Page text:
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Yoga in Bali and the Joy of Sticking with Something

Written by Kate • July 19, 2019 •
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Ganesha in the garden with koi pond

2nd class at the Yoga Barn, with Malika

I arrived in Ubud, Bali on Jan 14, 2019. I don’t know exactly when but it was just a few days later that I started practicing at the Yoga Barn

Yoga Barn class upstairs with Ganesha

My first class at the Yoga Barn with Chris Fox

. The Yoga Barn is one of the most popular yoga studios in Bali, if not THE most popular. The morning classes are normally completely packed with up to 65 students in a class. The check in process can be quite impersonal but I kept coming day after day, 6 days a week most weeks. The staff became more friendly and I got to know the teachers. Some I immediately clicked with and some were quite off putting for me but there are so many classes that it’s easy to keep trying new teachers or stick with your faves. Lots of other students became familiar too and it started to feel like an easy to support routine.

Yoga studio beautifully set up

Yoga during my 2nd trip to Nusa Lembongan

I was so amazed and thrilled those first several weeks at the global reach of all of the teachers; Swedish/American, Jamaican, Spanish, German, Venezuelan, Japanese, Balinese, Canadian, and American. I worked hard to understand their accents and learned to love their varying emphases about breath, movement, rigorous adherence to yoga dogma or listening to your own body.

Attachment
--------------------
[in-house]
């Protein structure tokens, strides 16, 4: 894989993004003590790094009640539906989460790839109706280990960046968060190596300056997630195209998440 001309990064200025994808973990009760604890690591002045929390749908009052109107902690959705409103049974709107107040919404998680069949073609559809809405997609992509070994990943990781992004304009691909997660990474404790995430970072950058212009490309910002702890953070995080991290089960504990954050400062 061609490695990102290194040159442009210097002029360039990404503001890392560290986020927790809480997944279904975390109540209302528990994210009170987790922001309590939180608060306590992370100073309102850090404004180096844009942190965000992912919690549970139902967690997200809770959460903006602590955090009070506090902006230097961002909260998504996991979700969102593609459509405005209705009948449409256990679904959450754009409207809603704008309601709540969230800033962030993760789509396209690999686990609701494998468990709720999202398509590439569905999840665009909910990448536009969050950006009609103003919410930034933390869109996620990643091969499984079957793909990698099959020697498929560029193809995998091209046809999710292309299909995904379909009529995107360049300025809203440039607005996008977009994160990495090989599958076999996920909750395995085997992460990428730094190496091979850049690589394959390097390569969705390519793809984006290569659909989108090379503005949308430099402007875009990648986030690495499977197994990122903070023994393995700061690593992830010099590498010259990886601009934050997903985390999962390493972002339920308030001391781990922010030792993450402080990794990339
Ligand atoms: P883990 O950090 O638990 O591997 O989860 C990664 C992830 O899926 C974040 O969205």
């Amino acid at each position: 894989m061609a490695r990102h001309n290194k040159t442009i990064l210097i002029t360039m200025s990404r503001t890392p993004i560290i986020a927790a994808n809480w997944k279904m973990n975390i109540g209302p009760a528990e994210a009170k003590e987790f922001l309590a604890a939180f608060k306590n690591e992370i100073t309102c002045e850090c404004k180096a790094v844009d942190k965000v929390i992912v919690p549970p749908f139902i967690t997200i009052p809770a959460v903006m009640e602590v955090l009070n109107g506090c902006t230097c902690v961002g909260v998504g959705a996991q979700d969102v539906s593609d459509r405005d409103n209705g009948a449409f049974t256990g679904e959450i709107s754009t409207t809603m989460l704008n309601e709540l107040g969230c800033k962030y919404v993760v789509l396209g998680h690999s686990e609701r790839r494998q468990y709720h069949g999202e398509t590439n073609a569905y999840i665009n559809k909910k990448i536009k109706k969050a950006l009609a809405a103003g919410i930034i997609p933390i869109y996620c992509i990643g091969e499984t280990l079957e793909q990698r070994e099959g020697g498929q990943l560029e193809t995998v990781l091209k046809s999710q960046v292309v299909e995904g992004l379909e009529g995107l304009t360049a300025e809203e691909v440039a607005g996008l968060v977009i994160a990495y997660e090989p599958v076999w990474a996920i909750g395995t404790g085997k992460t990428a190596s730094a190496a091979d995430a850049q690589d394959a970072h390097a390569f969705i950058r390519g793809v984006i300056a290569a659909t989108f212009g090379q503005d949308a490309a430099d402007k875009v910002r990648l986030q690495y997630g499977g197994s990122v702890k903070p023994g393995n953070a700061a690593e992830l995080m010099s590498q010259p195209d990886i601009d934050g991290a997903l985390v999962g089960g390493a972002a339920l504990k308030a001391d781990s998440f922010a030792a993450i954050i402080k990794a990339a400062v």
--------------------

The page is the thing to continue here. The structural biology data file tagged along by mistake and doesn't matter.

At first, I was terribly out of shape.  I was tight with weak muscles and hadn’t been serous about my yoga in months. I have a pelvic injury from carrying the twins (called Symphysis Pubis Dysfunction) that I was ignoring for the past 4+ years. It caused me so much pain but it’s hard to not walk a lot with twin toddlers. So I ignored the pain and as a result, my hip and abs got incredibly weak but I was able to manage most days.  But yoga helps with the pain and tightness so I knew the yoga would help me strengthen and heal my hips, pelvis, and abs.. The first few moths of yoga were so hard. I was 50 years old and I was trying to get my body back in shape. It was so hard. Did I mention it was so hard? Sometimes, I thought I would pass out from trying to keep up with flipping my dog and transitioning to plan and doing my umpteenth chaturanga.

Mt. Agung

Mt. Agung on the way to yoga from Nusa Lembongan

Sometimes all I focused on was how much less flexible and strong I was compared to where I had been years before. And I sometimes I focused on my progress. I pushed myself so hard when I focused on the gap between where I had been and where I was. But that wasn’t healing my hips. Instead I realized I needed to just accept that I have an actual injury. My pelvis is hurt. I have tight and weak muscles as a result. And when I accepted what is, I stopped pushing past the pain and have started to strengthen the muscles. I’ve seen tremendous progress since I slowed down to speed up.